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Xu Ef D2 Tenure
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    Xu Ef D2 Tenure Xu Ef D2 Tenure Presentation Transcript

    • EfD 2nd Annual Meeting Collective Forest Tenure Reform in China: Outcomes and Analysis of Driving Forces Jintao Xu, EEPC Peking University November 5, 2008, Lake View Hotel
    • Forest Distribution in China
    • Main Forest Regions
    • Forest Sector in China
      • Forest sector remains highly regulated
      • Control in logging, shipping, land use, etc.
      • Logging ban and
      • Lots of government programs
      • And…..
    • Forest Tenure in China
      • Two ownership types
      • State
        • ~42% forest area and 68% volume;
        • Managed by state forest enterprises and farms
      • Collective
        • 58% area and 32% volume
        • Growing share of timber production
        • Diversified management schemes
    • History of Tenure Reform
      • First Round: 1981-1986
        • A flucturating process
        • Different level of progresses among provinces
        • Tenure remains controversial Issue
      • Second Round: 2000-,
        • By 2007, 14 provinces anounced new reform policy
        • In July 2008, Central Government Reform Policy was declared, conclusion of the polciy change process promoting collective forest tenure reform
    • What’s New?
      • Continuation of efforts to expand and strengthen forest tenure rights for farmers
      • Village representative committee as decision maker on land redistribution plan
      • Longer term contracts (30,50,70)
      • Renewal of forest certificates (uniformed, GIS, etc.)
      • New rights: transfer, inheritance, collateral,etc.
    • Categorizing Forest Tenure
      • Individual Household Management
        • ( Small Private Plots, Responsibility Hilly Land, Contracted, Rented, Planted and Occupied)
      • Partnership
      • Villager Cluster, Natural Village
      • Outsider Contract
      • Collective Management
      • Ecological Reserve
    • The Survey Time Province County Town Village HH 2006.3-4 Fujian 12 36 72 720 2006.5 Jiangxi 5 15 30 300 2006.10-11 Zhejiang 6 18 36 360 2007.4 Anhui 5 15 30 300 2007.4 Hunan 5 15 30 300 2007.5-6 Liaoning 5 15 30 300 2007.5-6 Shandong 5 15 30 300 2007.8 Yunnan 6 12 30 600 Total 49 141 288 3180
    • The Change of Area Share by Tenure Type, 2000-2005(6)
    • Forest Area by Tenure Type (ha. Village Average)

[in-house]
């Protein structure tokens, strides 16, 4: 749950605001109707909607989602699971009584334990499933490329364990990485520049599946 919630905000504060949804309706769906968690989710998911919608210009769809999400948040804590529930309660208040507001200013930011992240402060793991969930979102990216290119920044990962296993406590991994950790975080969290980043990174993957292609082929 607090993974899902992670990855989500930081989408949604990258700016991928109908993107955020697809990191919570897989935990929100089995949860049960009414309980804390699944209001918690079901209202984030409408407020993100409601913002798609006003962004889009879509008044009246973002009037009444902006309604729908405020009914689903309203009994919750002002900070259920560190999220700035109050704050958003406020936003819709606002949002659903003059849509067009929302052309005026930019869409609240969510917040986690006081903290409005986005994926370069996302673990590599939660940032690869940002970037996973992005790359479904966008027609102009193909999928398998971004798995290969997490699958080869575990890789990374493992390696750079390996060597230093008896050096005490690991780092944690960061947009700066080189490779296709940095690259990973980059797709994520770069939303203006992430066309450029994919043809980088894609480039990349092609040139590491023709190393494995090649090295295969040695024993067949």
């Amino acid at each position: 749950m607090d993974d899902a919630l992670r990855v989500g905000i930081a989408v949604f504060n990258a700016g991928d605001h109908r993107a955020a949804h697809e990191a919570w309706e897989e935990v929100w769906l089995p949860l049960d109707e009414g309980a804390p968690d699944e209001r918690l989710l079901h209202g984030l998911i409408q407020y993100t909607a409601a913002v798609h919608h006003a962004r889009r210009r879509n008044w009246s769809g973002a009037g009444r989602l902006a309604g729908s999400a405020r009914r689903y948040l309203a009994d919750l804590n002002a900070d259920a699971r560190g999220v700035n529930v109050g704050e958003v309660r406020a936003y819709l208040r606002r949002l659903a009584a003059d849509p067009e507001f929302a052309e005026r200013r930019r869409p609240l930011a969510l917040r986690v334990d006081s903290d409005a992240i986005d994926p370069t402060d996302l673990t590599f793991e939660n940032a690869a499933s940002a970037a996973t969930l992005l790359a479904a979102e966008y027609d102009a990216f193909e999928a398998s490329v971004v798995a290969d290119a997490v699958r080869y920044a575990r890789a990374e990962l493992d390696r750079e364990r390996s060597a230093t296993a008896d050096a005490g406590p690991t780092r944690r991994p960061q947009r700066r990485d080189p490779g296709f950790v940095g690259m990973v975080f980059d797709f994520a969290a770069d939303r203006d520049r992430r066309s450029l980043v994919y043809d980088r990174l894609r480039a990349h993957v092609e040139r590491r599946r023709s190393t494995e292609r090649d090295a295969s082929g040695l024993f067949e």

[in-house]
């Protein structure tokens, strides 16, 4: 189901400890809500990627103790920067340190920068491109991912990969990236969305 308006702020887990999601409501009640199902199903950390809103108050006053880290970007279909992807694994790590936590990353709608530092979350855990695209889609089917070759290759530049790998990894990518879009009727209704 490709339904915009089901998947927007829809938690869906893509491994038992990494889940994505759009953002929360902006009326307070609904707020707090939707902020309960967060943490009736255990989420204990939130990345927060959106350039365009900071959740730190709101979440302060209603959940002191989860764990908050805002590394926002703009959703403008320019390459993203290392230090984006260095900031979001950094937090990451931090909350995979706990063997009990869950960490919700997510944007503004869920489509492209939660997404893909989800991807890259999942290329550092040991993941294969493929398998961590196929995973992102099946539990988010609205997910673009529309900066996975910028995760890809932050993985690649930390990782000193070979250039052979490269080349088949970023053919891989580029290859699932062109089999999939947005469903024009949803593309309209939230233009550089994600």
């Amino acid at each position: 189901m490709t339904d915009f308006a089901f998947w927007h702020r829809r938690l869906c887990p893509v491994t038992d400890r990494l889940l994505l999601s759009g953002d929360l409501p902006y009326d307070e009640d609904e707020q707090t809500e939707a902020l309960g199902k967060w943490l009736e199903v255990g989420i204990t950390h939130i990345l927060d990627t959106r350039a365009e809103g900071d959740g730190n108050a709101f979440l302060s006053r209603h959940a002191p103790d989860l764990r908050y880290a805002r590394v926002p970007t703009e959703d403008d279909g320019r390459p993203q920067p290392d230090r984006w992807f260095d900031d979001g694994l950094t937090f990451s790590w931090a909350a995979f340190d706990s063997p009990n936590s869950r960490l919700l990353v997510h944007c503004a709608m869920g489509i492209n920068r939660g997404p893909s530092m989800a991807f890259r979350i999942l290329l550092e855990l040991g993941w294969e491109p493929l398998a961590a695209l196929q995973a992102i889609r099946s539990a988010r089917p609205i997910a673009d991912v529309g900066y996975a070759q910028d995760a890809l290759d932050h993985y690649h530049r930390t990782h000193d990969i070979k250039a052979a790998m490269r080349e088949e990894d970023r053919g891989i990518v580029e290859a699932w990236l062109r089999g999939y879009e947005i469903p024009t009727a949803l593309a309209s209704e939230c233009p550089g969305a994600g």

• Results 1 Timber Harvest Before and After by Village
    • Result 2 Afforestation Before and After by Village
    • Result 3 Change in Household Income Structure
    • So What?
      • Is this social optimal?
    • Speculating on Reform Rationale
      • In a collective system, land is so called “collective owned”. Ordinary farmers are de jure owner, but the leaders of the collective (administrative village) practice de facto decision making power.
      • The leaders are self interested. Without sufficient monitoring and sanctioning mechanism, the collective leaders will function in a way far from maximizing collective interests.
    • Failure of Collective Forest Management Fujian’s Trial as Example
      • The size is large, if no management, easily tragedy of commons problem
      • When managed by village leaders, the voice of individual farmers gets smaller once the scale of collective operations gets larger.
      • Information asymmetry between farmers and leaders
      • Widespread corruption
      • Punishment cannot be used regularly because village leaders are backed by upper level government
      • Management efficiency is low and declining, so is the rent
      • Rising social conflict and farmer resentment
      • Rising cost of forest protection
    • Potential Benefit of Reform
      • Hopefully, individualization solves the tragedy of commons problem (NTFP for example)
      • It reduces room for corruption
      • It provides incentives for individual farmers to invest in forest planting and re-planting--efficiency gain (1)
      • It creates forestland market so that scale economy might be achieved--efficiency gain (2)
      • Farmer can use forest certificate as collateral so that farmers ability to invest increases--efficiency gain (3)
      • And it is more equitable a system than the previous one
      • (revenue distribution, bargaining power for farmers, safety net, etc.)
      • Better prospect of sustainable development
      • Local Optimum
    • Potential Problems
      • Forestland fragmentation, at least in near term—some efficiency loss
      • Credit market not developed so well, therefore lack of funding for investment—delayed efficiency gain